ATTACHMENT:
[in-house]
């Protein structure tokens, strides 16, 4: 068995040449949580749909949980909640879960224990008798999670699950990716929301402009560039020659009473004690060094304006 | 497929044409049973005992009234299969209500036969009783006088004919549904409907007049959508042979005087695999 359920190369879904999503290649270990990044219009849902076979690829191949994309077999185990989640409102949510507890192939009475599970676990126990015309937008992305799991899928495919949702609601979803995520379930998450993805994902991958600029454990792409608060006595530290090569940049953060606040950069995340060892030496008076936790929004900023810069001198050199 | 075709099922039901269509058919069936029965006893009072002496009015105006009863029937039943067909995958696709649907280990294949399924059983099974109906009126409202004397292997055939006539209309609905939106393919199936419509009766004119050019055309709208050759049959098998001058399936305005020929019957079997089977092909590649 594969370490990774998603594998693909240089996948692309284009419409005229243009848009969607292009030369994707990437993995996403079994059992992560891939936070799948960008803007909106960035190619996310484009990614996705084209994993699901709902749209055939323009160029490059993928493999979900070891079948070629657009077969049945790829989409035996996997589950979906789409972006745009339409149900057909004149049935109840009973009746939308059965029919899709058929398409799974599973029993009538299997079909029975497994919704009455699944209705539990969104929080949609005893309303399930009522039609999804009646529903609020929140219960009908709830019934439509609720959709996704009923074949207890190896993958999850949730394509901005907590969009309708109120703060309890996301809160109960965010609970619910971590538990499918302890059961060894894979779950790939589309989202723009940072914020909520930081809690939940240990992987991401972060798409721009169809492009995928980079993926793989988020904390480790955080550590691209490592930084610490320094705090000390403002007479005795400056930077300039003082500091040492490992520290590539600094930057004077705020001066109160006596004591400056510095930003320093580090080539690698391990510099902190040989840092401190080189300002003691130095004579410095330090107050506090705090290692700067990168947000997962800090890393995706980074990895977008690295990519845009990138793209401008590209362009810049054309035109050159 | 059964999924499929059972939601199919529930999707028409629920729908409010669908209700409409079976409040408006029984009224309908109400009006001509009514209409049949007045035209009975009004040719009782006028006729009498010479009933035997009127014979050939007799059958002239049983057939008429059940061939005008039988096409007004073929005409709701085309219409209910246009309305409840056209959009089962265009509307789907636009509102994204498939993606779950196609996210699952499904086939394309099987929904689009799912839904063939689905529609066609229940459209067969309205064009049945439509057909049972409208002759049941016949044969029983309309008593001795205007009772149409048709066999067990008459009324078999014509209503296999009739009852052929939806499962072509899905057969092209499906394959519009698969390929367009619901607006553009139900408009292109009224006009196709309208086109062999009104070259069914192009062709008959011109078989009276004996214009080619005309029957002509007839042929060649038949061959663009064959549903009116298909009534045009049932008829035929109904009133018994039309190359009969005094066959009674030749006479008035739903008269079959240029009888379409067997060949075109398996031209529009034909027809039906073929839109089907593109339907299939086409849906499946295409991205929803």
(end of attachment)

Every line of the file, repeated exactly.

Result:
[in-house]
């Protein structure tokens, strides 16, 4: 068995040449949580749909949980909640879960224990008798999670699950990716929301402009560039020659009473004690060094304006 | 497929044409049973005992009234299969209500036969009783006088004919549904409907007049959508042979005087695999 359920190369879904999503290649270990990044219009849902076979690829191949994309077999185990989640409102949510507890192939009475599970676990126990015309937008992305799991899928495919949702609601979803995520379930998450993805994902991958600029454990792409608060006595530290090569940049953060606040950069995340060892030496008076936790929004900023810069001198050199 | 075709099922039901269509058919069936029965006893009072002496009015105006009863029937039943067909995958696709649907280990294949399924059983099974109906009126409202004397292997055939006539209309609905939106393919199936419509009766004119050019055309709208050759049959098998001058399936305005020929019957079997089977092909590649 594969370490990774998603594998693909240089996948692309284009419409005229243009848009969607292009030369994707990437993995996403079994059992992560891939936070799948960008803007909106960035190619996310484009990614996705084209994993699901709902749209055939323009160029490059993928493999979900070891079948070629657009077969049945790829989409035996996997589950979906789409972006745009339409149900057909004149049935109840009973009746939308059965029919899709058929398409799974599973029993009538299997079909029975497994919704009455699944209705539990969104929080949609005893309303399930009522039609999804009646529903609020929140219960009908709830019934439509609720959709996704009923074949207890190896993958999850949730394509901005907590969009309708109120703060309890996301809160109960965010609970619910971590538990499918302890059961060894894979779950790939589309989202723009940072914020909520930081809690939940240990992987991401972060798409721009169809492009995928980079993926793989988020904390480790955080550590691209490592930084610490320094705090000390403002007479005795400056930077300039003082500091040492490992520290590539600094930057004077705020001066109160006596004591400056510095930003320093580090080539690698391990510099902190040989840092401190080189300002003691130095004579410095330090107050506090705090290692700067990168947000997962800090890393995706980074990895977008690295990519845009990138793209401008590209362009810049054309035109050159 | 059964999924499929059972939601199919529930999707028409629920729908409010669908209700409409079976409040408006029984009224309908109400009006001509009514209409049949007045035209009975009004040719009782006028006729009498010479009933035997009127014979050939007799059958002239049983057939008429059940061939005008039988096409007004073929005409709701085309219409209910246009309305409840056209959009089962265009509307789907636009509102994204498939993606779950196609996210699952499904086939394309099987929904689009799912839904063939689905529609066609229940459209067969309205064009049945439509057909049972409208002759049941016949044969029983309309008593001795205007009772149409048709066999067990008459009324078999014509209503296999009739009852052929939806499962072509899905057969092209499906394959519009698969390929367009619901607006553009139900408009292109009224006009196709309208086109062999009104070259069914192009062709008959011109078989009276004996214009080619005309029957002509007839042929060649038949061959663009064959549903009116298909009534045009049932008829035929109904009133018994039309190359009969005094066959009674030749006479008035739903008269079959240029009888379409067997060949075109398996031209529009034909027809039906073929839109089907593109339907299939086409849906499946295409991205929803």